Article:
Soon after the invasion the Germans began with the construction of an aerodrome on the territory of Melsbroek, near the Belgian military back-up airfield "Steenokkerzeel".
Where until September 1940 there used to be a windmill the new Fliegerhorst Melsbroek emerged.
By March 1943 the Luftwaffe could already make use of three paved runways. After the liberation (3 September 1944) Spitfires, Wellingtons, Mosquitos and Mitchells used the same runways.
The village of Melsbroek severely suffered from the allied bombings. On 10 April 1944 21 innocent civilians died.
Much of the German infrastructure at Melsbroek fell into the hands of the British and would directly after the war become the centre of civil aviation in Belgium. Many of the first post-war passengers were British POWs returning to their fatherland. They were repatriated by converted B 17 bombers of the Swedish ABA (Aktiebolaget Aerotransport), the so-called Felix flights.
After the Second World War the most of the civil aviation activities were moved from Haren to Melsbroek. However, Sabena continued to have its aircraft such as the DC-4 serviced at Haren until the 1950s. To take off with passengers the pilots had to drive their aircraft on the kilometres long taxiway from Haren to Melsbroek. Sometimes they flew empty between the two aerodromes. Between 1947 and the beginning of 1949 all scheduled airlines left Haren for Melsbroek. The civil aerodrome of Melsbroek was officially opened by the Prince Regent on 20 July 1948.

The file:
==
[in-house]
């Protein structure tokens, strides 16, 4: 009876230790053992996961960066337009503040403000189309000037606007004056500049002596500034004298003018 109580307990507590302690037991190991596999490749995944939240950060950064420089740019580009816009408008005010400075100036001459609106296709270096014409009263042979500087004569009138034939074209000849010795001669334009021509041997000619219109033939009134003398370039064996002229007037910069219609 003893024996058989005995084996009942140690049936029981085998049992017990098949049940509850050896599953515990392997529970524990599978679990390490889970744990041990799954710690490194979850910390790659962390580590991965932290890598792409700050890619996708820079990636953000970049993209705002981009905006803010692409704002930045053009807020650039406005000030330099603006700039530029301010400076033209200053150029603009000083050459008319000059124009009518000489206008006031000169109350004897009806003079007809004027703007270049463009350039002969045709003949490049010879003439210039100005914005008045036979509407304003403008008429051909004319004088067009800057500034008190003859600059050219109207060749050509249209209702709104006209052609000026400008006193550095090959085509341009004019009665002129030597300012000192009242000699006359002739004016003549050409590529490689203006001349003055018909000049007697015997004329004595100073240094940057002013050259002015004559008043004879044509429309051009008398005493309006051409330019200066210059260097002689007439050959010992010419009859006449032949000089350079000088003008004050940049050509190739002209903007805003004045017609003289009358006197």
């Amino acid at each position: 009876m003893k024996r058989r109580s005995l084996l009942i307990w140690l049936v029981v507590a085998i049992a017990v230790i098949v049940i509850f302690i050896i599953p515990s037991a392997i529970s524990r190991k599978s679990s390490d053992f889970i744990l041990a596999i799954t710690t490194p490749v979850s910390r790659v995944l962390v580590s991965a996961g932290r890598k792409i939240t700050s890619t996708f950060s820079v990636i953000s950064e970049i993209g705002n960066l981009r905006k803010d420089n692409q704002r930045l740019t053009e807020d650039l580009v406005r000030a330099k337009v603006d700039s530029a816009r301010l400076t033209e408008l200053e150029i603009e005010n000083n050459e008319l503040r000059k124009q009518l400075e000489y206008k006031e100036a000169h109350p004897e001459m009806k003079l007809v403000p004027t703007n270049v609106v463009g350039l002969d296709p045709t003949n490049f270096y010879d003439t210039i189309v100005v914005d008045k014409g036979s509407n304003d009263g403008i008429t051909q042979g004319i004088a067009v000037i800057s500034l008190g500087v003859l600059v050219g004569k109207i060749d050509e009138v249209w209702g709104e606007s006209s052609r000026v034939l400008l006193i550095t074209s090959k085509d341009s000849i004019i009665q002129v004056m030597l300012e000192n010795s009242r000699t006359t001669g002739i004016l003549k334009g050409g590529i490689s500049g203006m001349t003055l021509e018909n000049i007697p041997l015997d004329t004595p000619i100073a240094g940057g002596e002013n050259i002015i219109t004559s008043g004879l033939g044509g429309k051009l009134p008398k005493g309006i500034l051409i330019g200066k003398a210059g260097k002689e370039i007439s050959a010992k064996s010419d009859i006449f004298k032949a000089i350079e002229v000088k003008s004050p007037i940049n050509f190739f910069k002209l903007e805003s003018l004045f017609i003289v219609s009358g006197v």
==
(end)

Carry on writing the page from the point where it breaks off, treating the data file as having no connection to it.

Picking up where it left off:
In the post-war years the Belgian airways agency "Regie der Luchtwegen/Régie des Voies aériennes" (RLW/RVA), created on 20 November 1946, worked very hard to give Belgium a civil airport with international flair.
Very soon trendsetting airlines such as Pan American World Airways (PAWA) landed at Melsbroek.
New aircraft hangars were constructed near the Haachtsesteenweg (Fromson/Herpain, now used by the 15th Wing Air Transport) and by the end of the 1940s also on the territory of Zaventem (Strabed, now used by DHL and SN Technics).
In the year 1950 the aerodrome in Melsbroek registered 240,000 passengers (less than the number of passengers that in 2015 depart from Brussels Airport in a single week).
As from 1951 guided tours of the airport were organised for an ever growing group of interested people, the precursors of the guided tours currently organised by Brussels Airport Company. The one-hour tour was preceded by a documentary film shown in their own movie theatre. Many visitors went to the "Moeder Avia" bar to have a "Geuze Lambic" and a slice of bread with curd cheese.
On 15 May 1955 the young King Baudouin officially opened the railway link between the city centre of Brussels and Melsbroek, after which "Bwana Kitoko" left for his first triumphant trip to the Belgian colony Congo.
Ours definitely was the first airport where rail and air transport were perfectly integrated. Passengers could check in at the Sabena Air Terminus at the Central Station, take the train to the airport and get on board of their propliner without having to worry about their luggage. Sabena even had set up a helicopter network that took passengers to the heart of Brussels, the Groendreef heliport or the world exhibition.